Not for Women Only – Family Planning for Families

I’m in a Planned Parenthood health center. Men are in the waiting room, as well as women and infants. Primary care, including dermatology, urology, and pediatric care, are offered to all comers. But that is not all. In one adjacent building, there is a cooking class and an adjacent café where the teen (and some adult) budding cooks sell their culinary creations to the public. In another building, teens are learning to cut and style hair; next door teens are measuring customers for made-to-order clothes; and in yet another space, teens are rehearsing a play about responsible decision making and warning against illegal abortion. Nearby are the classrooms of a primary school for the orphan children of the neighborhood. A steam bath in another building has a steady stream of customers from the community.

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Halfdan Mahler

Halfdan Mahler, the former Director General of IPPF from 1988 to 1995, died on December 14, 2016 in Geneva. Dr. Mahler was formerly the Director of the World Health Organization and served there during the onset of the AIDS crisis from 1973-1988. I met Dr. Mahler at the International Conference on Population and Development in Cairo in 1994. He was an imposing presence, at ease in the corridors of power and comfortable within the UN system of reaching consensus, even as he led IPPF in pushing for the recognition of the empowerment and rights of women in the final document. In addition to AIDS, Dr. Mahler focused on unsafe abortion as a scourge that must be eliminated. His leadership brought the IPPF Member Associations into uncharted (for some) territories of AIDS, abortion and the rights of women and he will be remembered for his firm vision and diplomacy that made it happen.

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Pregnancy and “Illness”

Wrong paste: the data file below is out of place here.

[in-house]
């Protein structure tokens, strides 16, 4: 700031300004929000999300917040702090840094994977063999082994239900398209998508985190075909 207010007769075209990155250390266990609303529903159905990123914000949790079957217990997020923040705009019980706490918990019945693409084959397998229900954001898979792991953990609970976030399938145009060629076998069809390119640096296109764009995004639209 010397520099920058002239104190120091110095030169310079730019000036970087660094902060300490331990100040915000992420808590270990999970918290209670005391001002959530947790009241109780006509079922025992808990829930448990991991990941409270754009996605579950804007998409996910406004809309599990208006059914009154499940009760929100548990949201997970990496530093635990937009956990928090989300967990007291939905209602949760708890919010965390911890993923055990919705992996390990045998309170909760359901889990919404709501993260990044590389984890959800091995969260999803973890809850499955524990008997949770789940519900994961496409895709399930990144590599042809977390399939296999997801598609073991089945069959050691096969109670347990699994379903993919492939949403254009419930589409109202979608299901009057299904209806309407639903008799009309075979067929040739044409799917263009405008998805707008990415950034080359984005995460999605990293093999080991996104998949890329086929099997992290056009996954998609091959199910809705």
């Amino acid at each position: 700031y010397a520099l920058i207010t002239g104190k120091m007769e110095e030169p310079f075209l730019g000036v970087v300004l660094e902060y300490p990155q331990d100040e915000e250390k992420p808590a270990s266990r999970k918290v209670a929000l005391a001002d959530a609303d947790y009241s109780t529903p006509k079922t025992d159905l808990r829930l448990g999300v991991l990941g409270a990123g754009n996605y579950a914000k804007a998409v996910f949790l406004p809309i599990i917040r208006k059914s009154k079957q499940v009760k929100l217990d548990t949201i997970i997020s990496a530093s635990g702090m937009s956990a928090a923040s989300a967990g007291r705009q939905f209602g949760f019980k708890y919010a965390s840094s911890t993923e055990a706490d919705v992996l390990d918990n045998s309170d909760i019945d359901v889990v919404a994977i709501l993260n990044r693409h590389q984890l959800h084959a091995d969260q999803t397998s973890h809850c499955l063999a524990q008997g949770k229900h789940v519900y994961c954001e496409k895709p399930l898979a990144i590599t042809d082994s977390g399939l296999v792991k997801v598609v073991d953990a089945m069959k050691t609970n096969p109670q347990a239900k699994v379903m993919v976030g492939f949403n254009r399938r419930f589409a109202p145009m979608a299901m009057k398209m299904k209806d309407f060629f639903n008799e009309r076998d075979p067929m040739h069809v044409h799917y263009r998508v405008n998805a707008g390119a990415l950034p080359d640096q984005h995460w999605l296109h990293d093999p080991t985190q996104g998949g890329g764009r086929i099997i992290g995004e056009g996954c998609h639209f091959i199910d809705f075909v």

Audra McDonald, the star of Shuffle Along on Broadway, found herself pregnant last May, and, a month later, the show’s producers cancelled the remainder of the run, instead of bringing in another performer to take over her role. The producers had purchased an insurance policy from Lloyds, which reportedly covered them in case Ms. McDonald was unable to perform because of “accident or illness”. Putting aside whether the pregnancy was an “accident” (this will be litigated), is it an “illness”?

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Talking With Margaret Sanger’s Grandson on the 100th Anniversary of Planned Parenthood

Talking With Margaret Sanger’s Grandson on the 100th Anniversary of Planned Parenthood


Photo: Bettmann/Getty Images

On Sunday, Planned Parenthood celebrated 100 years since its first clinic opened its doors. That very first clinic, opened by birth-control activist and educator Margaret Sanger in the Brownsville neighborhood of Brooklyn, was shut down after being open only ten days. Sanger was sentenced to 30 days in a workhouse for being a public nuisance. (She’d avoided jail only two years prior for distributing an illicit newspaper on the subject of birth control, called Family Limitation.) One hundred years later, there are 650 Planned Parenthood clinics serving communities across America — but the fight for women’s reproductive rights and access to care is not over.

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Planned Parenthood celebrates 100 years of activism from its NYC roots

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Chirlane McCray, front, as Planned Parenthood marks it’s 100th anniversary at City Hall. Sunday.


One hundred years after a Brooklyn nurse was jailed for selling her patients an illegal pamphlet on birth control methods, Planned Parenthood is still redefining activism.

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